Tuesday, February 14, 2012
'Super Agency' and the little people of Ayudhya
The Cabinet on Tuesday set up a “super body” to “integrate” activities of all 16 government agencies related to water, flood and drought under a “single command.” That’s a big story.
But, to me, a bigger story was out there in the field. On the same day, local villagers in certain Ayudhya’s districts went into a renewed panic mode as a heavy downpour had pushed the water level once again to 30-40 centimeters, raising the specter of last year’s disastrous inundation once again.
The immediate question is: How does a grand, huge structure at the national level pacify the hard-hit local people in all the central provinces? How can the local people have confidence in the government in preventing the recurrence of the 2011 unprecedented flooding?
And will tomorrow’s big party to “thank” those who helped the Flood Relief Operations Center (FROC) fight flood send the wrong message that the highly controversial and ineffective operations by the “central command” at the time should be commended – and repeated?
The gap between the national-level political super-structure and the local community’s genuine concern remains a big issue that has yet to be resolved.
The Cabinet’s decision to form the new super agency is supposed to enhance efficiency and ensure that one single “command” will direct the flood-fighting activities. The new body is called National Water Resources and Flood Policy Committee (NWRFPC). It is headed by the prime minister herself.
The recently-appointed Strategic Committee for Water Resrouces Management (SCWRM) headed by the premier (with Dr Sumet Tantivejjakul as chief adviser) will now become an advisory board.
I am not sure where the other much-heralded committee – Strategic Committee for Reconstruction and Future Development (SCRF) headed by Dr Virabongsa Ramangkura – will be placed under the new structure. I couldn’t find it listed anywhere in the new hierarchical chart.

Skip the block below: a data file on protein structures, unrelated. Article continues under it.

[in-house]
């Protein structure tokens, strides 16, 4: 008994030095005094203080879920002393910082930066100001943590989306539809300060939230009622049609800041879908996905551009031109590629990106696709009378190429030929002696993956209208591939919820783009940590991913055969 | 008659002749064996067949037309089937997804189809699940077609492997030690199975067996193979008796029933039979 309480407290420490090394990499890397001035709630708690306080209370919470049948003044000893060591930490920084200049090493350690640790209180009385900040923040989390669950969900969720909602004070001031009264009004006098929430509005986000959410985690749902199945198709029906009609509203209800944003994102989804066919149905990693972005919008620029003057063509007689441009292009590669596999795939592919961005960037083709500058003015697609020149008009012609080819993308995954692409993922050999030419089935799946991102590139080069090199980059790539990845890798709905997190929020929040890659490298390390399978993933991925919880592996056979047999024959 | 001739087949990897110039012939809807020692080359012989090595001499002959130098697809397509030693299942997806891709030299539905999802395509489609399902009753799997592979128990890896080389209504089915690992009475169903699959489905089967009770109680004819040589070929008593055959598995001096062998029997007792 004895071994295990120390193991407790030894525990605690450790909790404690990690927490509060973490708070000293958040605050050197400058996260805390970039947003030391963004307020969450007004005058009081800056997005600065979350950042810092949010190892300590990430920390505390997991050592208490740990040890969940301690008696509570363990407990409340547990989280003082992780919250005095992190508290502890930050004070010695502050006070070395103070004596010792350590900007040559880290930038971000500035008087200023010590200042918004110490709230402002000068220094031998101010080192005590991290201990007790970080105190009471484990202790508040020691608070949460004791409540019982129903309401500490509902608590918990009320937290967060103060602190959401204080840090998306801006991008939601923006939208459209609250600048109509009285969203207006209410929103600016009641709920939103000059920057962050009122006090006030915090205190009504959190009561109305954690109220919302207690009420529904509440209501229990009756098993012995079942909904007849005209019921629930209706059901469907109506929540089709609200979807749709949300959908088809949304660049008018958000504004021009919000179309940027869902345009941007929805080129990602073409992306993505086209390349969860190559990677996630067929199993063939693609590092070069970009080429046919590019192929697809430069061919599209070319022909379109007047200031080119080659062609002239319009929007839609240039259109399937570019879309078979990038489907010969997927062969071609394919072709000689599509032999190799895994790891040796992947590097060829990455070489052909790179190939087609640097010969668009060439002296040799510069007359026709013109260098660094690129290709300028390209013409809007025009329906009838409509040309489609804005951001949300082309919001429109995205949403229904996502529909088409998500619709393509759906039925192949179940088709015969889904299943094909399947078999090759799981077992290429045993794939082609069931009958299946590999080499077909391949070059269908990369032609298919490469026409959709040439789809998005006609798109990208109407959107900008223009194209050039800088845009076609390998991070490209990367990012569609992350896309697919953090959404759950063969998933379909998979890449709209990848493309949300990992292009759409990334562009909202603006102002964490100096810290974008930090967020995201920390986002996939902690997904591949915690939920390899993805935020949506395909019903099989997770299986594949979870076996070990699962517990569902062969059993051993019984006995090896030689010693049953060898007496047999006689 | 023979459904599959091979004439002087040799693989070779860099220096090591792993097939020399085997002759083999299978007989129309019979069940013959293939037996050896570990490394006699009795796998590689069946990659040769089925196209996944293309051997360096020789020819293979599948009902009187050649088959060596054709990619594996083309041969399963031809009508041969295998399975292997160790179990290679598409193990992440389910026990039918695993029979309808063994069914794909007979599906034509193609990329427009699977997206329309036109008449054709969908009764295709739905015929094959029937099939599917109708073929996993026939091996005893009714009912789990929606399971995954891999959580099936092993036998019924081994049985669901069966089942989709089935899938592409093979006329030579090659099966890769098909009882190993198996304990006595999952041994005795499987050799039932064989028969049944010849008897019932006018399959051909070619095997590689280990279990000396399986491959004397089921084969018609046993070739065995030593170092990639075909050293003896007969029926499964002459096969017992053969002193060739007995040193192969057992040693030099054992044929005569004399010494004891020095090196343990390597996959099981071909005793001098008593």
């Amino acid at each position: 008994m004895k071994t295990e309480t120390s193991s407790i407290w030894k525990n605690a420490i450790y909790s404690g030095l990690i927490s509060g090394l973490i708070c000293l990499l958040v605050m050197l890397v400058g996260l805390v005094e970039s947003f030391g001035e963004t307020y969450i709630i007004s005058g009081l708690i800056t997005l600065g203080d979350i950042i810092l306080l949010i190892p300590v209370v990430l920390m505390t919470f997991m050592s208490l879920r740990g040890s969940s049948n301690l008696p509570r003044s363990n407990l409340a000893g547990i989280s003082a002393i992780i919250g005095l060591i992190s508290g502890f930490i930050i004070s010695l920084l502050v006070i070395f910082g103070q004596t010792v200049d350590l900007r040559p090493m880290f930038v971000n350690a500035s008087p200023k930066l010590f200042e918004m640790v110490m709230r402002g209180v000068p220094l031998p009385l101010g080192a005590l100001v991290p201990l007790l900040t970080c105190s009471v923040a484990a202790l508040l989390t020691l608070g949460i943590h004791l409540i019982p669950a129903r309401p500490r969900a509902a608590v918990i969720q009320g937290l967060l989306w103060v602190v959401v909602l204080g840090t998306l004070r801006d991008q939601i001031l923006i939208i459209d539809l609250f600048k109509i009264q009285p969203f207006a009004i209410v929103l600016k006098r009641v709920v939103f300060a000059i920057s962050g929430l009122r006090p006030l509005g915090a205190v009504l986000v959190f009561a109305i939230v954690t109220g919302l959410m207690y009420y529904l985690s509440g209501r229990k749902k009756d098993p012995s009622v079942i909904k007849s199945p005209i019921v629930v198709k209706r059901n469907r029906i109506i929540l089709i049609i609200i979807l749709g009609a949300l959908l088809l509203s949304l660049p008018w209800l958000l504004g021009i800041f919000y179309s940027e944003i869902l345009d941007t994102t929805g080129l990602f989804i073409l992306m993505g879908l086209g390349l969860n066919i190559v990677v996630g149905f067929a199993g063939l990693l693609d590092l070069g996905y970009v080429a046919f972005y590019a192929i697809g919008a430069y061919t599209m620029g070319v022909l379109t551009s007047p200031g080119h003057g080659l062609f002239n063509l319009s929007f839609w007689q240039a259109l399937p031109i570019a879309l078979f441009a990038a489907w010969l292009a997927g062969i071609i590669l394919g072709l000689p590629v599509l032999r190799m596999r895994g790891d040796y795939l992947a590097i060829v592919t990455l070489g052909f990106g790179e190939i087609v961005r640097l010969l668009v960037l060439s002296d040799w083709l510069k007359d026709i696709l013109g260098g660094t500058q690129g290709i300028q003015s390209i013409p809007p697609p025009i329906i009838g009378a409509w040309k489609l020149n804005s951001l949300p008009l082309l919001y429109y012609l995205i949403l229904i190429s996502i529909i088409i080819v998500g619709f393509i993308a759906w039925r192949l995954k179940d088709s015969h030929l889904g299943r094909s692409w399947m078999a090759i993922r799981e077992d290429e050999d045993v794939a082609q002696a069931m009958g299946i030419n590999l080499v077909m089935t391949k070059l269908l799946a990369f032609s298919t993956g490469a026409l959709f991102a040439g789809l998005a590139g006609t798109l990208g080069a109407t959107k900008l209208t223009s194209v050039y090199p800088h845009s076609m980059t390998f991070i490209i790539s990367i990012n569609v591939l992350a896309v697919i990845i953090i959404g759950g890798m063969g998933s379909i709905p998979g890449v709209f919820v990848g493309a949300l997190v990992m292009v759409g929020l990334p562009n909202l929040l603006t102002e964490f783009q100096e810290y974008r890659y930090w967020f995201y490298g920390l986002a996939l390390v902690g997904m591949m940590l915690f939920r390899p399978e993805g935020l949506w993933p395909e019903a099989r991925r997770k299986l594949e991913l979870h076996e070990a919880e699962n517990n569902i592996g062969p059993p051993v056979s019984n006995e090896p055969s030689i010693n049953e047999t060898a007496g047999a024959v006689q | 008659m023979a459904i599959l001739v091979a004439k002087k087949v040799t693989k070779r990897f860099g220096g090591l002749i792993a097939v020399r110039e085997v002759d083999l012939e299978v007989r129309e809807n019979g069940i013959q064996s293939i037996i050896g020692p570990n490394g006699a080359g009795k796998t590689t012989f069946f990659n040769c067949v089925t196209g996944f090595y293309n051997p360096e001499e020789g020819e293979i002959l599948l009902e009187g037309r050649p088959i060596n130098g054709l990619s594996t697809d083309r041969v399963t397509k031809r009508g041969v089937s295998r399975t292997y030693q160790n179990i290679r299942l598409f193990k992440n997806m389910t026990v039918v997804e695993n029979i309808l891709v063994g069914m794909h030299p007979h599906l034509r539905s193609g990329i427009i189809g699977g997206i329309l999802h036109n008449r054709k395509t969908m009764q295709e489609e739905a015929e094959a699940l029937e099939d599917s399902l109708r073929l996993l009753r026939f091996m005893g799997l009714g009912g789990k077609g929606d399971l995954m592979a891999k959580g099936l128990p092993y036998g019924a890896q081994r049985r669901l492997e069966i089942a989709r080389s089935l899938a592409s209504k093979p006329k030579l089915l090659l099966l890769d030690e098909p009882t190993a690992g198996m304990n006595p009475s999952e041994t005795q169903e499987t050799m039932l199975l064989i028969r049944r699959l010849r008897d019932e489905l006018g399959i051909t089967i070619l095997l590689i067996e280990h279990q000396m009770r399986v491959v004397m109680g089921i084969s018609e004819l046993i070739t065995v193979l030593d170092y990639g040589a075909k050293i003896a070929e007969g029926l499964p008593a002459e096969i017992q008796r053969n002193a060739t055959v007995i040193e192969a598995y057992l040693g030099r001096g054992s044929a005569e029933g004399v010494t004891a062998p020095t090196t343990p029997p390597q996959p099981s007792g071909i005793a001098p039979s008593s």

Under that body is the Water Resources and Flood Management Committee (WRFMC). This will be headed by a deputy prime minister.
Then, there is also the Office of the National Water Resources and Flood Policy Committee (ONWRFPC).
It has been explained to me that the top big body serves like a “board of directors” in a business corporation while the second-tier WRFMC will be playing the role of the “executive committee.”
And the third tier Office of NWRFPC is where all the 16 government agencies relevant to water in one way or another will gather. Obviously, they are supposed to follow instructions from the “executive committee” which will in turn formulate their action plans according to the “policies” laid down by the top super body.
My question from real life here is: Once that new structure is in place, how does the situation in Ayudhya reported last week get resolved?
District Officer Rewat Ampawanond of Amphoe Sena, Ayudhya province, told a local radio station:
“Flood water was about 30-40 centimeters at Tambon Huawiang, Sena District, yesterday although the rainy season hasn’t arrived. That’s because of the unseasonable heavy downpour two days ago. It had nothing to do with water being released from Bhumibol Dam and Chao Phya Dam as had been speculated earlier…”
He said the land of Sena and Pakhai districts in this central province is located in low-lying areas. Local villagers had been adjusting their livelihood to the natural environment, and rice farming was done only once a year. For the remaining seven months of the year, they would turn the farmland into natural water holding reservoirs.
In other words, despite lessons learned from last year’s serious flooding, local people have yet to be sure that the national government is capable of understanding their basic concern – and that any overhaul of the organizational structure would be effective enough to inject confidence all the way to the village level.
The flood victims, old and new, obviously couldn’t care less about how the new and old committees will avoid the confusing chain of command. They want a simple answer to the Bt350,000m question: Can 2012 be flood-free for us?
The litmus test will come soon enough – perhaps in the next few weeks.